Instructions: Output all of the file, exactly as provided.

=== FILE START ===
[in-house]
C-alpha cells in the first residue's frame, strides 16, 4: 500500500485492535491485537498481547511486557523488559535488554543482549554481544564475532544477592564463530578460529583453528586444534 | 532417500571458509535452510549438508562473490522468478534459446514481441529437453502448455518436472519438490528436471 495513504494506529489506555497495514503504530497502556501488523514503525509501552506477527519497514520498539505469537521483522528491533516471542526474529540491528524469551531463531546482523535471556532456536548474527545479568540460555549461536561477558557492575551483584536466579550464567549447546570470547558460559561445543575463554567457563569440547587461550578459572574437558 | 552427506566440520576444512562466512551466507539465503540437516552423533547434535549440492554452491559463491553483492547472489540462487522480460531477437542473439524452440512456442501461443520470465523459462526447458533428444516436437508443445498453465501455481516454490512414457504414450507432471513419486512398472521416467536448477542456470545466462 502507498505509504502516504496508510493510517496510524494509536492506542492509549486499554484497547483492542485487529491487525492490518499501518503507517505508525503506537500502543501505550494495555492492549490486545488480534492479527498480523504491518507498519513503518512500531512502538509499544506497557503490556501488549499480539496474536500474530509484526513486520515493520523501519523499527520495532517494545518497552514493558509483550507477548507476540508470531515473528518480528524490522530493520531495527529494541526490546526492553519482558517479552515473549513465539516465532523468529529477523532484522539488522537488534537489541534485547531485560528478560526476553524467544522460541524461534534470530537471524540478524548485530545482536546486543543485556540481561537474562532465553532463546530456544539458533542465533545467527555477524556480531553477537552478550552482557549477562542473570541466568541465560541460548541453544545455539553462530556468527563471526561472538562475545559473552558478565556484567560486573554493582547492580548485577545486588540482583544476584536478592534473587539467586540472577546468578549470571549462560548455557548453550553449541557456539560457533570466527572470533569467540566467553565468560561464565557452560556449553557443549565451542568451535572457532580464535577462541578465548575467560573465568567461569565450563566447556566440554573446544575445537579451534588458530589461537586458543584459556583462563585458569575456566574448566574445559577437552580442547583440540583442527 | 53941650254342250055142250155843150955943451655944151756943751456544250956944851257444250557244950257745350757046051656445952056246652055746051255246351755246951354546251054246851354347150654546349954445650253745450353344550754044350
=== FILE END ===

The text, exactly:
[in-house]
C-alpha cells in the first residue's frame, strides 16, 4: 500500500485492535491485537498481547511486557523488559535488554543482549554481544564475532544477592564463530578460529583453528586444534 | 532417500571458509535452510549438508562473490522468478534459446514481441529437453502448455518436472519438490528436471 495513504494506529489506555497495514503504530497502556501488523514503525509501552506477527519497514520498539505469537521483522528491533516471542526474529540491528524469551531463531546482523535471556532456536548474527545479568540460555549461536561477558557492575551483584536466579550464567549447546570470547558460559561445543575463554567457563569440547587461550578459572574437558 | 552427506566440520576444512562466512551466507539465503540437516552423533547434535549440492554452491559463491553483492547472489540462487522480460531477437542473439524452440512456442501461443520470465523459462526447458533428444516436437508443445498453465501455481516454490512414457504414450507432471513419486512398472521416467536448477542456470545466462 502507498505509504502516504496508510493510517496510524494509536492506542492509549486499554484497547483492542485487529491487525492490518499501518503507517505508525503506537500502543501505550494495555492492549490486545488480534492479527498480523504491518507498519513503518512500531512502538509499544506497557503490556501488549499480539496474536500474530509484526513486520515493520523501519523499527520495532517494545518497552514493558509483550507477548507476540508470531515473528518480528524490522530493520531495527529494541526490546526492553519482558517479552515473549513465539516465532523468529529477523532484522539488522537488534537489541534485547531485560528478560526476553524467544522460541524461534534470530537471524540478524548485530545482536546486543543485556540481561537474562532465553532463546530456544539458533542465533545467527555477524556480531553477537552478550552482557549477562542473570541466568541465560541460548541453544545455539553462530556468527563471526561472538562475545559473552558478565556484567560486573554493582547492580548485577545486588540482583544476584536478592534473587539467586540472577546468578549470571549462560548455557548453550553449541557456539560457533570466527572470533569467540566467553565468560561464565557452560556449553557443549565451542568451535572457532580464535577462541578465548575467560573465568567461569565450563566447556566440554573446544575445537579451534588458530589461537586458543584459556583462563585458569575456566574448566574445559577437552580442547583440540583442527 | 53941650254342250055142250155843150955943451655944151756943751456544250956944851257444250557244950257745350757046051656445952056246652055746051255246351755246951354546251054246851354347150654546349954445650253745450353344550754044350